According to The Wall Street Journal, Amazon.com (NASDAQ:AMZN) may beef up its Prime streaming TV service to include live programming in an effort to disrupt the cable and satelliate industry. Fool contributor Tim Beyers says it's the first in what could be a high-stakes bandwidth war.
At issue are recent changes to the net neutrality rules, Tim says in the following video. Top tier TV distributors such as Time Warner Cable tend to bundle Internet service as part of their offering. Now, with softer requirements regarding net neutrality, they're in a position to hike fees on those who consume the most bandwidth. Think not only Amazon, but also Netflix and Google.
In teasing the idea of an online TV service, Amazon is threatening Time Warner Cable and its peers, whose profits are heavily influenced by broadcast and cable television retransmission fees. Giving programmers more distribution options could put pressure on what channels might be willing to pay the incumbents.
For its part, Amazon told the Journal that it doesn't plan to license programming or build a pay TV service. Fair enough. The mere threat of action may be enough to keep cable and satellite operators from gouging the big bandwidth consumers, Tim says.
Do you agree? Would you sign up to watch an Amazon-led pay TV service were it offered to you? Please watch the video to get Tim's full take, and then leave a comment to let us know whether you would buy, sell, or short any of the stocks mentioned in this article.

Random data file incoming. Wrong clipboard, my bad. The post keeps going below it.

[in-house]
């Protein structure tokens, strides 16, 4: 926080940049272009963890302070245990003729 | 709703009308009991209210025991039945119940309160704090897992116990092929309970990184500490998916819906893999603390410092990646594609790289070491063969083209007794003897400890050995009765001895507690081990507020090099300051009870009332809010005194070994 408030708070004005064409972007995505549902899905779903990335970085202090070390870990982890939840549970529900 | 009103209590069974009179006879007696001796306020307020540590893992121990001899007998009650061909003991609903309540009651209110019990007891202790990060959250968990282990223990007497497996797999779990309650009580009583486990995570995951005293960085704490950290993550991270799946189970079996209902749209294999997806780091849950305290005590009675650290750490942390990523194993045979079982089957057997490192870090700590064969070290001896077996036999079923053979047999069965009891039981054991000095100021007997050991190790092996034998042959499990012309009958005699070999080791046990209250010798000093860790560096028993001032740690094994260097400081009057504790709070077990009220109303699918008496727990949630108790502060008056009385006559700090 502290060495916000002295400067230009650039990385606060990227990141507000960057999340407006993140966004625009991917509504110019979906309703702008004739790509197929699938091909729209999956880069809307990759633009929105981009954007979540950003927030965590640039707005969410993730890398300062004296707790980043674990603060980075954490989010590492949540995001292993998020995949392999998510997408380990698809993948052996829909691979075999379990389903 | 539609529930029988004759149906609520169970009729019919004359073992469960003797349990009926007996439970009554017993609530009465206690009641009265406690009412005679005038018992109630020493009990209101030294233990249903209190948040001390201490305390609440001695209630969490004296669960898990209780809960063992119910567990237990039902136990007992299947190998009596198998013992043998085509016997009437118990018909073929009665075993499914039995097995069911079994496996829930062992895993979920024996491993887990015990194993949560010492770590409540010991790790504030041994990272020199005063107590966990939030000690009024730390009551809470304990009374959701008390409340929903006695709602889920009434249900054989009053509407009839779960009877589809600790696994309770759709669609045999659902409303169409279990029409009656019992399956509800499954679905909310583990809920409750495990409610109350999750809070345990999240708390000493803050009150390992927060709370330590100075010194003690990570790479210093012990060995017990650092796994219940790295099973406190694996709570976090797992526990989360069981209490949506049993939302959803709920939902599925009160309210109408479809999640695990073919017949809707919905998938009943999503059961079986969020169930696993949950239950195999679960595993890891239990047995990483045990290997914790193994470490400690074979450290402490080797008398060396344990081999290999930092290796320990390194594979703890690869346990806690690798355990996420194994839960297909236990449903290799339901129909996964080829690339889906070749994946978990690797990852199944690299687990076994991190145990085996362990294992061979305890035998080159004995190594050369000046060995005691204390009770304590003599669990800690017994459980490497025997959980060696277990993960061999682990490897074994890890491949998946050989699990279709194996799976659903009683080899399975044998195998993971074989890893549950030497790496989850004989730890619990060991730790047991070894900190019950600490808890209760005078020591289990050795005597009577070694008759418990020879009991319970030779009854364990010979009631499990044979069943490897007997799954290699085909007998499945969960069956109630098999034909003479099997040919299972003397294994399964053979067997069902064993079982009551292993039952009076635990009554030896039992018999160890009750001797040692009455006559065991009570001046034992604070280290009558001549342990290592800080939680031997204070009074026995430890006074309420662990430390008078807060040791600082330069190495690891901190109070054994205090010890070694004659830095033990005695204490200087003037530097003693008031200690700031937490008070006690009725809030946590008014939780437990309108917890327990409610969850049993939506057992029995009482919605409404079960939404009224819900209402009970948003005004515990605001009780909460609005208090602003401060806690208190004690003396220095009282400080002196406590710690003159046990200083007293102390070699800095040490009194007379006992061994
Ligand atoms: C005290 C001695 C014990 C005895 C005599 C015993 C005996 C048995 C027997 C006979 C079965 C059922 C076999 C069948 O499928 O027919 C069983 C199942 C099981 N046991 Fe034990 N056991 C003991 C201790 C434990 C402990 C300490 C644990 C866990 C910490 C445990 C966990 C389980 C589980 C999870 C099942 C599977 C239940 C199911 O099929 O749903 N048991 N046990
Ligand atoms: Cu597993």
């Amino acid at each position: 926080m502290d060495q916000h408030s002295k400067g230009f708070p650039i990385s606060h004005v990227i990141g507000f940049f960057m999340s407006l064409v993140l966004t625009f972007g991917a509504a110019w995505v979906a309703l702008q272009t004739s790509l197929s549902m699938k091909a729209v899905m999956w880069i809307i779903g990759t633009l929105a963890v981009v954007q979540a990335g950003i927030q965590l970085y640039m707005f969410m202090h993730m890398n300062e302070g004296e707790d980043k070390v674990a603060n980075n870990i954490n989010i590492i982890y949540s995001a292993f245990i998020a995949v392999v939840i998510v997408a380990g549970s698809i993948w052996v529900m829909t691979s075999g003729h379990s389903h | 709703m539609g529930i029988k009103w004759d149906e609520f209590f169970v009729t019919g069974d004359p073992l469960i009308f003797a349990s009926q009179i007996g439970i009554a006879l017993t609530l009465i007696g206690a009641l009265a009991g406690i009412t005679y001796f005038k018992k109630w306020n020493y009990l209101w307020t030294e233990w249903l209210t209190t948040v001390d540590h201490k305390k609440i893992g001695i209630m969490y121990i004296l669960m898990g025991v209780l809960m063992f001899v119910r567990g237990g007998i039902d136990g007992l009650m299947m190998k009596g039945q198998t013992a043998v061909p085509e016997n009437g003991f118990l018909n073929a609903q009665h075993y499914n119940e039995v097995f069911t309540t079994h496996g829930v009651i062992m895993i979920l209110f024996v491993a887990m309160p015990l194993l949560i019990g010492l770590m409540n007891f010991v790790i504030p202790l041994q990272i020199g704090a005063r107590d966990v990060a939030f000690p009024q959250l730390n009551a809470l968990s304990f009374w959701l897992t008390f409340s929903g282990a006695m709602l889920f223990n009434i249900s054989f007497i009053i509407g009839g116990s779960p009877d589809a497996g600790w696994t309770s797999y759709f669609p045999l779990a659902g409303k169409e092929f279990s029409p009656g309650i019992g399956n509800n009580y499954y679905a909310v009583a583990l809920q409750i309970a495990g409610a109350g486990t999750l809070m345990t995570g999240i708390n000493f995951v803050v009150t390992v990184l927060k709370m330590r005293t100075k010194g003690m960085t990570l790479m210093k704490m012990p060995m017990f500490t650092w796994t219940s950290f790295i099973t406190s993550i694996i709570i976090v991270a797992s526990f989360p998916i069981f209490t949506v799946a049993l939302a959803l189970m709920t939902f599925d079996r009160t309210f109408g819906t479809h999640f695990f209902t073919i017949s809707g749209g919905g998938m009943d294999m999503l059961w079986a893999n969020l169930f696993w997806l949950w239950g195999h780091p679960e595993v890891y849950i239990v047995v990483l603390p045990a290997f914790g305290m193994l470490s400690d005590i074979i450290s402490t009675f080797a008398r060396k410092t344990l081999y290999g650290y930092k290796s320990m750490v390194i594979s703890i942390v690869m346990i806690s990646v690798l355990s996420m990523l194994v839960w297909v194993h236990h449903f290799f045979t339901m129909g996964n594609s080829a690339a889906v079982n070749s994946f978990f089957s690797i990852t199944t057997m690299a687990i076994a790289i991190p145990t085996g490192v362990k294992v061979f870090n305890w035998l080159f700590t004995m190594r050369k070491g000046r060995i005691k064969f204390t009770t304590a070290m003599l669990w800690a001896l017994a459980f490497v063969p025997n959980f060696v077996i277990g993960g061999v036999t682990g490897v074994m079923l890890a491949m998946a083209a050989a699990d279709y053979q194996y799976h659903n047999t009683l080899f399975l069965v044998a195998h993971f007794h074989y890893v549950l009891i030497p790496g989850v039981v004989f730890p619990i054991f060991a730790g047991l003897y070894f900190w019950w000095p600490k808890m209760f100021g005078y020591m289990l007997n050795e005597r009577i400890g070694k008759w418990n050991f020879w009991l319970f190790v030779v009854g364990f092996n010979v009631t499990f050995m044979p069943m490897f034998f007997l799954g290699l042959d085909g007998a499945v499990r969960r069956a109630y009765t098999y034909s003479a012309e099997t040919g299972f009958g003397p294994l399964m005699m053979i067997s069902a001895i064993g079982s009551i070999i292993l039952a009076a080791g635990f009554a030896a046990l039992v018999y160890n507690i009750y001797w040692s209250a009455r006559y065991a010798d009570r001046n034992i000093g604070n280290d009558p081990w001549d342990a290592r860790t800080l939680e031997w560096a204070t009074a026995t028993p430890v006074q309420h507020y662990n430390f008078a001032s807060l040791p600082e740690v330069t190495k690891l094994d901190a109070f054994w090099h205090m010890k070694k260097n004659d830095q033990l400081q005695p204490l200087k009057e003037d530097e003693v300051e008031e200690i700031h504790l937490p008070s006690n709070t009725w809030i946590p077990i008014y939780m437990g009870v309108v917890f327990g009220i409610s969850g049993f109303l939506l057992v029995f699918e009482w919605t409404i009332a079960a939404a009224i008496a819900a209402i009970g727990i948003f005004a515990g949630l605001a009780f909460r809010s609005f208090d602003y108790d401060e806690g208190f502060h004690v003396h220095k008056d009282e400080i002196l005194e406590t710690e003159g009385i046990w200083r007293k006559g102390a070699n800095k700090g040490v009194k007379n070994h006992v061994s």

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Fool contributor Tim Beyers is a member of the Motley Fool Rule Breakers stock-picking team and the Motley Fool Supernova Odyssey I mission. He owned shares of Apple, Google, and Netflix at the time of publication. Check out Tim's web home and portfolio holdings or connect with him on Google+, Tumblr, or Twitter, where he goes by @milehighfool. You can also get his insights delivered directly to your RSS reader.
The Motley Fool recommends Amazon.com, Apple, Google, and Netflix. The Motley Fool owns shares of Amazon.com, Apple, Google, and Netflix. Try any of our Foolish newsletter services free for 30 days. We Fools may not all hold the same opinions, but we all believe that considering a diverse range of insights makes us better investors. The Motley Fool has a disclosure policy.